Project description:Previous studies have identified 63 single-nucleotide polymorphisms (SNPs) associated with bone mineral density (BMD) in adults. These SNPs are thought to reflect variants that influence bone maintenance and/or loss in adults. It is unclear whether they affect the rate of bone acquisition during adolescence. Bone measurements and genetic data were available on 6397 individuals from the Avon Longitudinal Study of Parents and Children at up to five follow-up clinics. Linear mixed effects models with smoothing splines were used for longitudinal modelling of BMD and its components bone mineral content (BMC) and bone area (BA), from 9 to 17 years. Genotype data from the 63 adult BMD associated SNPs were investigated individually and as a genetic risk score in the longitudinal model. Each additional BMD lowering allele of the genetic risk score was associated with lower BMD at age 13 [per allele effect size, 0.002 g/cm(2) (SE = 0.0001, P = 1.24 × 10(-38))] and decreased BMD acquisition from 9 to 17 years (P = 9.17 × 10(-7)). This association was driven by changes in BMC rather than BA. The genetic risk score explained ?2% of the variation in BMD at 9 and 17 years, a third of that explained in adults (6%). Genetic variants that putatively affect bone maintenance and/or loss in adults appear to have a small influence on the rate of bone acquisition through adolescence.
Project description:The implications of maternal gestational weight gain (GWG) and vitamin D status to neonatal bone health are unclear. We tested whether maternal 25-hydroxyvitamin D (25(OH)D) and GWG relate to neonatal bone mineral content (BMC) and bone mineral density (BMD). Healthy term appropriate for gestational age breastfed neonates (<i>n</i> = 142) and their mothers were recruited 24-36 h after delivery and followed at 1.0 ± 0.5 month. At birth, obstetric data were collected and newborn serum 25(OH)D was measured. At 1 month, neonatal whole-body (WB) BMC, WB BMC relative to body weight (WB BMC/kg), lumbar spine BMC and BMD, maternal and neonatal 25(OH)D concentrations, and anthropometry were measured. Infant BMC and BMD between maternal 25(OH)D (<50, ≥50 nmol/L) and GWG (insufficient, adequate, and excessive) categories were compared. Maternal 25(OH)D was not related to infant whole-body BMC, BMC/kg, lumbar spine BMC, and BMD. Infants in the excessive maternal GWG category had greater (<i>p</i> = 0.0003) whole-body BMC and BMC/kg and lumbar spine BMC and BMD than inadequate GWG, and greater (<i>p</i> = 0.0063) whole-body BMC/kg and lumbar spine BMC and BMD than adequate GWG. These results suggest that maternal GWG, but not vitamin D status, modestly relates to bone mass in neonates.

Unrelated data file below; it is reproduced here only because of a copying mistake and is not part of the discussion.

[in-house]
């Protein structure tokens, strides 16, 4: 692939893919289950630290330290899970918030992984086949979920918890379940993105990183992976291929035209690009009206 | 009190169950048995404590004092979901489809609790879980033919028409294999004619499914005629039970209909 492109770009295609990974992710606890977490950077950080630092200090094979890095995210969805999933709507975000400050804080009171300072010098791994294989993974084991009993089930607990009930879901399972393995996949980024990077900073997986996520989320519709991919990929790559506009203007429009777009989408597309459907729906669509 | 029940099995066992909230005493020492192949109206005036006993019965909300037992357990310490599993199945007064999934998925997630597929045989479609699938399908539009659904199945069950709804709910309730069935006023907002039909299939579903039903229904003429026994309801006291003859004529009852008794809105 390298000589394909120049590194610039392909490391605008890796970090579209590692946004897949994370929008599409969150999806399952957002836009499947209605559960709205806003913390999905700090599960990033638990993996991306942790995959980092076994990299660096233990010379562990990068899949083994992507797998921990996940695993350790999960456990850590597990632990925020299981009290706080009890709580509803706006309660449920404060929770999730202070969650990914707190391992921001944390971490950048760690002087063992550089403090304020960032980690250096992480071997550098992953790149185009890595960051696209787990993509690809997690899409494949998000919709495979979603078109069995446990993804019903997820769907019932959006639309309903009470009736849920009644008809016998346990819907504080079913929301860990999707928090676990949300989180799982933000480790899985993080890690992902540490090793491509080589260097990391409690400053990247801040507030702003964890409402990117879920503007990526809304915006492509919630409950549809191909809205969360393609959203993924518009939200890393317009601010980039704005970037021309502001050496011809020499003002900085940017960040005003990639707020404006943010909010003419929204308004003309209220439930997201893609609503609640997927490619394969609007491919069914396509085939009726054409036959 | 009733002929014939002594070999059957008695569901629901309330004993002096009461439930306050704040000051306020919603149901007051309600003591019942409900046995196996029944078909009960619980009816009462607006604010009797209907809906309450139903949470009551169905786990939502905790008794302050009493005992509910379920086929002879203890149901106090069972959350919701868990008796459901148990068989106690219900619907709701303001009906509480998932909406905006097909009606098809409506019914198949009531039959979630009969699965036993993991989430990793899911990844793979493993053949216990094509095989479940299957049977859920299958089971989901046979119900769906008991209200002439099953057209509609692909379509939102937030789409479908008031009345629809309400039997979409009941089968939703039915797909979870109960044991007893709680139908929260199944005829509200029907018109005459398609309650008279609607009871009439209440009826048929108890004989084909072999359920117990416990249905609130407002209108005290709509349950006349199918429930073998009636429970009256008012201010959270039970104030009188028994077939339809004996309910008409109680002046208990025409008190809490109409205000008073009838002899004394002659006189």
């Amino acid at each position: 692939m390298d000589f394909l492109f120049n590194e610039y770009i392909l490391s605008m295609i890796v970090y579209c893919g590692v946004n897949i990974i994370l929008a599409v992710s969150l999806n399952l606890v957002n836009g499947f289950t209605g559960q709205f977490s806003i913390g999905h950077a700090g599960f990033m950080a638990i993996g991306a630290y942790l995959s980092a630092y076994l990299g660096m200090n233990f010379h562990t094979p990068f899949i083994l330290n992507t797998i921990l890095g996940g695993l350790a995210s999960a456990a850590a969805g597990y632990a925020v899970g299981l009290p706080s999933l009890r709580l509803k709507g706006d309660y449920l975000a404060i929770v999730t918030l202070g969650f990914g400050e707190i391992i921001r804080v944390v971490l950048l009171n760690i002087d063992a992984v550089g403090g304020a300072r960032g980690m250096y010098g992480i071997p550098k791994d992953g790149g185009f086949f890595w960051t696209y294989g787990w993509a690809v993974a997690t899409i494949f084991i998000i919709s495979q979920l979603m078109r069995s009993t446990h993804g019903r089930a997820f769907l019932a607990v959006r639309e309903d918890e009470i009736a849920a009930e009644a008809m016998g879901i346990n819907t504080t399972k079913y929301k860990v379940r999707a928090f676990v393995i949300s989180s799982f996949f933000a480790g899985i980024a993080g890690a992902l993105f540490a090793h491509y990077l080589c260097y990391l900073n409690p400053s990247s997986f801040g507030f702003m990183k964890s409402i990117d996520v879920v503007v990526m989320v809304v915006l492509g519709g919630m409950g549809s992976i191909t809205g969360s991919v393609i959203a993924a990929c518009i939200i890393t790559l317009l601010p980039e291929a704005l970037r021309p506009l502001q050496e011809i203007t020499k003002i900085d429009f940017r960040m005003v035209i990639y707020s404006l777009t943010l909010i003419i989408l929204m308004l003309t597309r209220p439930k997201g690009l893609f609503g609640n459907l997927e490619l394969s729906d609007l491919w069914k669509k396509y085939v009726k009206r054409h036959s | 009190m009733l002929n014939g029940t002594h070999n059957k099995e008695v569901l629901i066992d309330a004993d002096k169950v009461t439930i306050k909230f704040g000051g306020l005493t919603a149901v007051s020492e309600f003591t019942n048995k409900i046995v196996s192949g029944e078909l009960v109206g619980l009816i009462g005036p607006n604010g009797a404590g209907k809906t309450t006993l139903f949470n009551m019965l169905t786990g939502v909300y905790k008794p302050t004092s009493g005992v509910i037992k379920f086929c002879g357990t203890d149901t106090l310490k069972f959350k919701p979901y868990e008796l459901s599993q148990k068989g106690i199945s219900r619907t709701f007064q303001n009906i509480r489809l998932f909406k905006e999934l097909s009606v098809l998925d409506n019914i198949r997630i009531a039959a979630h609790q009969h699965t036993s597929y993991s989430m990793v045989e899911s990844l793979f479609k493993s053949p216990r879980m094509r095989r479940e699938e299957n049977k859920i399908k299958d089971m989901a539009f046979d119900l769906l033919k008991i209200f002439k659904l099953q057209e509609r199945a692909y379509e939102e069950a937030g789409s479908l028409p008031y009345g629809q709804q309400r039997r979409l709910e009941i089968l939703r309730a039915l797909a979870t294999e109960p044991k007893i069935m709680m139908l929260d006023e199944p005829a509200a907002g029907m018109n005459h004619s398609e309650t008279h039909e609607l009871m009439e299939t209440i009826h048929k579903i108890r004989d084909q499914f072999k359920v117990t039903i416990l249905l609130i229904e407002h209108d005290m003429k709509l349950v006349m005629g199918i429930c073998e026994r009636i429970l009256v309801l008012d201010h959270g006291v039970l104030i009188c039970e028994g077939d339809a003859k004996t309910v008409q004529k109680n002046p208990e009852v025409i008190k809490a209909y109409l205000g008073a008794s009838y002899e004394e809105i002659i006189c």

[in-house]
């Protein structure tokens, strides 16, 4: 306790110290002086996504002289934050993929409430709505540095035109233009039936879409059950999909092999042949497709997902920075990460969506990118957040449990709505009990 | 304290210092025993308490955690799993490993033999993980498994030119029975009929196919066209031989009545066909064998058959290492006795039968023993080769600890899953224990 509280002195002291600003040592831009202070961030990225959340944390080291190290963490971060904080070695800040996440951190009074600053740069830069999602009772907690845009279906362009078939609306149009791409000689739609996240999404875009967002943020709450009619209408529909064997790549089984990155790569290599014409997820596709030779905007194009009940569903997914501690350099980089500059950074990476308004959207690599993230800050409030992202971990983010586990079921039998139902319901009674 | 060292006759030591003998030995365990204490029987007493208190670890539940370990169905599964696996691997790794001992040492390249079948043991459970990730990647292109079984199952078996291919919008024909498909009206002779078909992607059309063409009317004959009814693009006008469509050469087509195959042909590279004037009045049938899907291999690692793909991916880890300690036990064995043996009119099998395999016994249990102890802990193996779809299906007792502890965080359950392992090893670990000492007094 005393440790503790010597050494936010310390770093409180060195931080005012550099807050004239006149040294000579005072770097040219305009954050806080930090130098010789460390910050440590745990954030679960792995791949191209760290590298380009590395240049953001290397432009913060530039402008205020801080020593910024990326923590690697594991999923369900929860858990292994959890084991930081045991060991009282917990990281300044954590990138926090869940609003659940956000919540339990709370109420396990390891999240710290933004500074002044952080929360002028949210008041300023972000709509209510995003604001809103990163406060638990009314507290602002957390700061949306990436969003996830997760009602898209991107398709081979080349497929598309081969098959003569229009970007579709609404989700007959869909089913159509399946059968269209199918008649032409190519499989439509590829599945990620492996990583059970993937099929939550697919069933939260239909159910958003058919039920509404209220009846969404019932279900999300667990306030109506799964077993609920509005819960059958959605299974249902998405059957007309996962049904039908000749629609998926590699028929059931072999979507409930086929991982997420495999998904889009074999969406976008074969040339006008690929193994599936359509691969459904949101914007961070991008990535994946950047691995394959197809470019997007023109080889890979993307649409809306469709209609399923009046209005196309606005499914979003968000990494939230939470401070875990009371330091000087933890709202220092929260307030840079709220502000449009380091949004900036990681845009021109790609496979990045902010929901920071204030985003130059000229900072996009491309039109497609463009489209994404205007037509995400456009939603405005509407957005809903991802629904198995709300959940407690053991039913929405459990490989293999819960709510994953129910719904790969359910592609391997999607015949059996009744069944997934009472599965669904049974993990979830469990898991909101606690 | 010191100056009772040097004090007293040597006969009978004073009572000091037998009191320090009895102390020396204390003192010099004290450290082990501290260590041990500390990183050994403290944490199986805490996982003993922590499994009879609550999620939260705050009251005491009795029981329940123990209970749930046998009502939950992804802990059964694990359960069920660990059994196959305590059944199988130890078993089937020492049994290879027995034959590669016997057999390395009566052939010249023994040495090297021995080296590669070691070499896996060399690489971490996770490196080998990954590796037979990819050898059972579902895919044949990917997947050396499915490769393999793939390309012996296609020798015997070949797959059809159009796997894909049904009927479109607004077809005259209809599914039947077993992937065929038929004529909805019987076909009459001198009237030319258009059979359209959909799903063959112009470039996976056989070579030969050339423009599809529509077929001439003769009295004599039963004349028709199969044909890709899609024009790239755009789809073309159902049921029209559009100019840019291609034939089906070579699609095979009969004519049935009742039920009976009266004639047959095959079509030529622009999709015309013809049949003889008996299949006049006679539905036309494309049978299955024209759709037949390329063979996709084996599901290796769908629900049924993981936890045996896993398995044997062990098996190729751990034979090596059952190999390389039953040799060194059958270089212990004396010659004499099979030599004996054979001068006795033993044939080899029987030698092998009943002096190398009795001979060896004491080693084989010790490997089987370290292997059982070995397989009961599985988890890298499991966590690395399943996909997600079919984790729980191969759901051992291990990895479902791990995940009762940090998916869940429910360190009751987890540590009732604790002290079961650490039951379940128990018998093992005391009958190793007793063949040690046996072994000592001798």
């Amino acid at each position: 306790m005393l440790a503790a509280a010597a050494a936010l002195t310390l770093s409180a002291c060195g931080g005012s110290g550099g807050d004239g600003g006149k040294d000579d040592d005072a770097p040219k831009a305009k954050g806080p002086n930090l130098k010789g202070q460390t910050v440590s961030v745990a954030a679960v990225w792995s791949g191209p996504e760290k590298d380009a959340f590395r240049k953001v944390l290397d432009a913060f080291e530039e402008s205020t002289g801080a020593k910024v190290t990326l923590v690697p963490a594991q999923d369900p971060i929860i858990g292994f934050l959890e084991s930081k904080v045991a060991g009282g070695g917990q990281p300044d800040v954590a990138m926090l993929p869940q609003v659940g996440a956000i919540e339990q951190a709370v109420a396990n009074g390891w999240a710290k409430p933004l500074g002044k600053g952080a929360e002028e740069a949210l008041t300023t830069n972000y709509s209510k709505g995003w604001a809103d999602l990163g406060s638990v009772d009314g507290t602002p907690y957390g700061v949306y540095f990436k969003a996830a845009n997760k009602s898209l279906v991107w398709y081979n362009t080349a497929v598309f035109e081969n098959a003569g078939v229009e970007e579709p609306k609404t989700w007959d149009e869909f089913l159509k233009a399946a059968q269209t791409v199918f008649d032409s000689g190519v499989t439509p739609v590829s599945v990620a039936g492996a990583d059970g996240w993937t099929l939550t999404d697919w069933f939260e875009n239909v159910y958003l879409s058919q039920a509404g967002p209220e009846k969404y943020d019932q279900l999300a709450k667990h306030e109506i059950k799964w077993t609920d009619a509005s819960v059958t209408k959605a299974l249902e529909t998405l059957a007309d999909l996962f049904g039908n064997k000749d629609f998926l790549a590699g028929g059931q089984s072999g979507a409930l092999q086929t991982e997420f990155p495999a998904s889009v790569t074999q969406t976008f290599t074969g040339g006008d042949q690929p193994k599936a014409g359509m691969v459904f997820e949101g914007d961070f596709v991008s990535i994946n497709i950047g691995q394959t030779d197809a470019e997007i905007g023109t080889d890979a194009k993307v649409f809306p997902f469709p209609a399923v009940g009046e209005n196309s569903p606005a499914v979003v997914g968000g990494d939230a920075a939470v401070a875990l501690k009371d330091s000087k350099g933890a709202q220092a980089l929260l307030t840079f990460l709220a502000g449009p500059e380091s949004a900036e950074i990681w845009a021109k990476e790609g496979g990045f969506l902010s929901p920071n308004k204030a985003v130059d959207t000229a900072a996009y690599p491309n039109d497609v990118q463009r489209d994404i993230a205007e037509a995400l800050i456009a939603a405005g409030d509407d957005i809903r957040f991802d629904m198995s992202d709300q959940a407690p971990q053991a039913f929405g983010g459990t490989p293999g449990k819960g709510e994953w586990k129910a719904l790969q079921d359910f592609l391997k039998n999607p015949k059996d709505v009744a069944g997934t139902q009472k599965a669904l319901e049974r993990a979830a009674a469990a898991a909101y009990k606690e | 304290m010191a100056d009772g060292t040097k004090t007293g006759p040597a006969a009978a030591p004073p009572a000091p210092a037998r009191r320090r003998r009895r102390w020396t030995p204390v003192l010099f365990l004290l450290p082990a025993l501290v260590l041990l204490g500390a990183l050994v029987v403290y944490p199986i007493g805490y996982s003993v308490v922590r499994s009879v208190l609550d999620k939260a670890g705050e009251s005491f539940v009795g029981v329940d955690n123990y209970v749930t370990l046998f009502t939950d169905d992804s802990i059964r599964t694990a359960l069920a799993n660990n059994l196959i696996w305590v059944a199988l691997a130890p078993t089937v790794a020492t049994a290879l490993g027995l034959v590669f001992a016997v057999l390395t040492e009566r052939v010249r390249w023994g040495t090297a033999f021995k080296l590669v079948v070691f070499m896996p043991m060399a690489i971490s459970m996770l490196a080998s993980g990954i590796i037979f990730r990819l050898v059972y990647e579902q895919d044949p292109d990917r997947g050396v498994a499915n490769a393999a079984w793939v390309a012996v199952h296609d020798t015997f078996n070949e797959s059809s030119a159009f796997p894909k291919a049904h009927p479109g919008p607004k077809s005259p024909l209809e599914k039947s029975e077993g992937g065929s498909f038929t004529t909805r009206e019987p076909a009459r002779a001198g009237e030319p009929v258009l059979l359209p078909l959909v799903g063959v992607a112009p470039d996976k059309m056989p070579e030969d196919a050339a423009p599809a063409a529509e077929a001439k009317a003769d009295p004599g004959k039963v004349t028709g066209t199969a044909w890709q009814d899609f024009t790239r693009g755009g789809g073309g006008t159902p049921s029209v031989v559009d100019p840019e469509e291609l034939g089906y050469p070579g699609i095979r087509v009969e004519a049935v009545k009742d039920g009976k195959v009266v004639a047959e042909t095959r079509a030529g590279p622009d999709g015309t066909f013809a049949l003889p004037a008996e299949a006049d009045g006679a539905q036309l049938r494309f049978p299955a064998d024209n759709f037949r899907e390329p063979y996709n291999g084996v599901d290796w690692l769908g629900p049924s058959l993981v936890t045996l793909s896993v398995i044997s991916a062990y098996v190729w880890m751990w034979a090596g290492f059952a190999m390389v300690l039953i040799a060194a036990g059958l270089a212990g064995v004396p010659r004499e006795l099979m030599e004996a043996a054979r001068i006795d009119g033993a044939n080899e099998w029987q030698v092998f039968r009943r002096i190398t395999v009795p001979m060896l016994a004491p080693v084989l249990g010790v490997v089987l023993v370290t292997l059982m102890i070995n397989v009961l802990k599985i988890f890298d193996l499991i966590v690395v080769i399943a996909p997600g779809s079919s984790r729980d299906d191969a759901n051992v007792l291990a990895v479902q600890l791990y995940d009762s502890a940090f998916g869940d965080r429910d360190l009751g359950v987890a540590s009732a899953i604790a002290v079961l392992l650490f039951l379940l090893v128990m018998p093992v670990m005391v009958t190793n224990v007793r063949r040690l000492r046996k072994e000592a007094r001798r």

Project description:The relationship between muscle strength and bone mineral content (BMC) and bone mineral density (BMD) is supposed from the assumption of the mechanical stress influence on bone tissue metabolism. However, the direct relationship is not well established in younger men, since the enhancement of force able to produce effective changes in bone health, still needs to be further studied. This study aimed to analyze the influence of muscle strength on BMC and BMD in undergraduate students. Thirty six men (24.9 ± 8.6 y/o) were evaluated for regional and whole-body composition by dual energy X-ray absorptiometry (DXA). One repetition maximum tests (1RM) were assessed on flat bench-press (BP), lat-pull down (LPD), leg-curl (LC), knee extension (KE), and leg-press 45° (LP45) exercises. Linear regression modelled the relationships of BMD and BMC to the regional body composition and 1RM values. Measurements of dispersion and error (R2adj and standard error of estimate (SEE)) were tested, setting ρ at ≤0.05. The BMD mean value for whole-body was 1.12±0.09 g/cm2 and BMC attained 2477.9 ± 379.2 g. The regional lean mass (LM) in upper-limbs (UL) (= 6.80±1.21 kg) was related to BMC and BMD for UL (R2adj = 0.74, p<0.01, SEE = 31.0 g and R2adj = 0.63, SEE = 0.08 g/cm2), and LM in lower-limbs (LL) (= 19.13±2.50 kg) related to BMC and BMD for LL (R2adj = 0.68, p<0,01, SEE = 99.3 g and R2adj = 0.50, SEE = 0.20 g/cm2). The 1RM in BP was related to BMD (R2adj = 0.51, SEE = 0.09 g/cm2), which was the strongest relationship among values of 1RM for men; but, 1RM on LPD was related to BMC (R2adj = 0.47, p<0.01, SEE = 44.6 g), and LC was related to both BMC (R2adj = 0.36, p<0.01, SEE = 142.0 g) and BMD (R2adj = 0.29, p<0.01, SEE = 0.23 g/cm2). Hence, 1RM for multi-joint exercises is relevant to BMC and BMD in young men, strengthening the relationship between force and LM, and suggesting both to parametrizes bone mineral health.